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Community crime forums get under way Saturday BALTIMORE COUNTY


Baltimore County Executive Roger B. Hayden's brand of do-it-yourself crime prevention gets its first airing Saturday at an invitation-only crime forum in Randallstown.

The two-hour Community Crime Forum is part of an effort by Mr. Hayden to counteract public perception that crime has spiraled out of control as budget cuts have reduced the Police Department's complement of uniformed officers.

Saturday's session, the first of eight that will be held in the county this year, is part of Mr. Hayden's program to get communities involved in guaranteeing the safety of their own streets and homes.

"The best we're doing anywhere in the country is stemming the tide [of crime]," Mr. Hayden said. "Somewhere, there's got to be ideas about turning it around."

Saturday's session will be held from 1 p.m. to 3 p.m. at the Liberty Family Resource Center on Liberty Road.

Several community leaders, including Steve Goldbloom, president of a west Randallstown group known as RENEW, have said the forums should be helpful. Mr. Goldbloom is interested in an expanded, communitywide citizens' patrol, similar to a patrol in Northwest Baltimore.

However, some community leaders remain skeptical. One who did not want to be identified dismissed the meetings as political window dressing and said Mr. Hayden's true purpose is to repair the political damage caused by layoffs and library closings.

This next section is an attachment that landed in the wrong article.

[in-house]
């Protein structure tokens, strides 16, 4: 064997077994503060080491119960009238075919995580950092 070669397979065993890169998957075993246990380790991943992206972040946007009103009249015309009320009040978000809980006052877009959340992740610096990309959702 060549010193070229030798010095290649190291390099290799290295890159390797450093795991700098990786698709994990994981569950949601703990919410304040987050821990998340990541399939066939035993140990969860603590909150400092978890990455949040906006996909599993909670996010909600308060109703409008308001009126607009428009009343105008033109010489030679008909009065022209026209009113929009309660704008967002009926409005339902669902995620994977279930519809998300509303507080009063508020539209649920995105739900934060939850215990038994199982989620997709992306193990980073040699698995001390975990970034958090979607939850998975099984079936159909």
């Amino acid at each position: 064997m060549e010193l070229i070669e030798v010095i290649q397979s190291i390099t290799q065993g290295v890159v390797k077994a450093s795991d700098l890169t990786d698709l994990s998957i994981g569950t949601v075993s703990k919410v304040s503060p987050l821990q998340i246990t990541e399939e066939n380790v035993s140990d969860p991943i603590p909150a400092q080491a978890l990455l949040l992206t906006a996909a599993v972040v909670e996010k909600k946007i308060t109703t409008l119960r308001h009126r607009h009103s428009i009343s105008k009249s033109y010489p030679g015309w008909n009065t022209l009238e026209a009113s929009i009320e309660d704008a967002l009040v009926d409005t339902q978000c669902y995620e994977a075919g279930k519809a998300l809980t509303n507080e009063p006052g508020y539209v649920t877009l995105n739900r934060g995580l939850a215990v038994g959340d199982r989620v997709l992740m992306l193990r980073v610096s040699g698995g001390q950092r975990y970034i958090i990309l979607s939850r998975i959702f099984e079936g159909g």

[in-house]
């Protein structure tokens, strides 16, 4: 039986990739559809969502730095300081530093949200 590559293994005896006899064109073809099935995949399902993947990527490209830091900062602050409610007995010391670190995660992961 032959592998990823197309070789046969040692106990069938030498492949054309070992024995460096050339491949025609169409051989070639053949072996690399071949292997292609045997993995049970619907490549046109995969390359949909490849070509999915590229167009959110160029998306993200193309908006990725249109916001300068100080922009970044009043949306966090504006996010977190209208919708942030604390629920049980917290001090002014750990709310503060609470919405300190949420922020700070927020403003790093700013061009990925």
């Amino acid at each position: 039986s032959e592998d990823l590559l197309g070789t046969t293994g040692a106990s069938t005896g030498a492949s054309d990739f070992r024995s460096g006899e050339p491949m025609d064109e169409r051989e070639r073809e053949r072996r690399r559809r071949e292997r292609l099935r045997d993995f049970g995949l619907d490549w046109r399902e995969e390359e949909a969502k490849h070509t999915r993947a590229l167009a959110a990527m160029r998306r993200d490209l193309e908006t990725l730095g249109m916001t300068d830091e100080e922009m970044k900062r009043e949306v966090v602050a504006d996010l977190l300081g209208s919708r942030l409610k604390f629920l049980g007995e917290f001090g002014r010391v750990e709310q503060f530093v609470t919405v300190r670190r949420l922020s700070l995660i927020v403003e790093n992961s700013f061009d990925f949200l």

Mr. Hayden says he is committed to his new approach. He also wants to create a group called Students Aiding Friends Everywhere (SAFE), in which students volunteer to help make their communities safer. A countywide conference on crime prevention is scheduled for April 3 at Towson State University.

This week, Mr. Hayden said the county can help neighborhood groups by sponsoring community forums, sharing expertise, providing encouragement and by awarding small grants of $500 to $1,000.

"I want [citizens] to commit to do things," Mr. Hayden said.

Albert Craemer, a Randallstown businessman, said he and other business owners in a group he formed and heads -- the Baltimore County Crime Task Force -- want county officials to put more beat officers on foot in commercial areas.

"We're dealing with professional criminals," he said. "We need professionals."

The next session is scheduled for March 20 at the Hereford library. Other sessions will be held at county libraries in White Marsh, North Point, Catonsville, Cockeysville and Rosedale.

Mr. Hayden said several of the Saturday meetings were scheduled in tandem with his monthly Face-to-Face sessions with constituents. The April 18 meeting in Pikesville was scheduled on a Sunday to avoid the Jewish Sabbath.

At each session, local police commanders and crime analysts will talk about current local crime trends. Harold Long, a Hayden staff member, will stay in touch with community leaders.

Anthony Alston, president of the Liberty Manor Community Association, west of Liberty Road on Old Court Road, said his neighborhood's community patrols have eliminated the area's burglary problem.

"We have the lowest crime rate," Mr. Alston said. "We have a 24-hour patrol."

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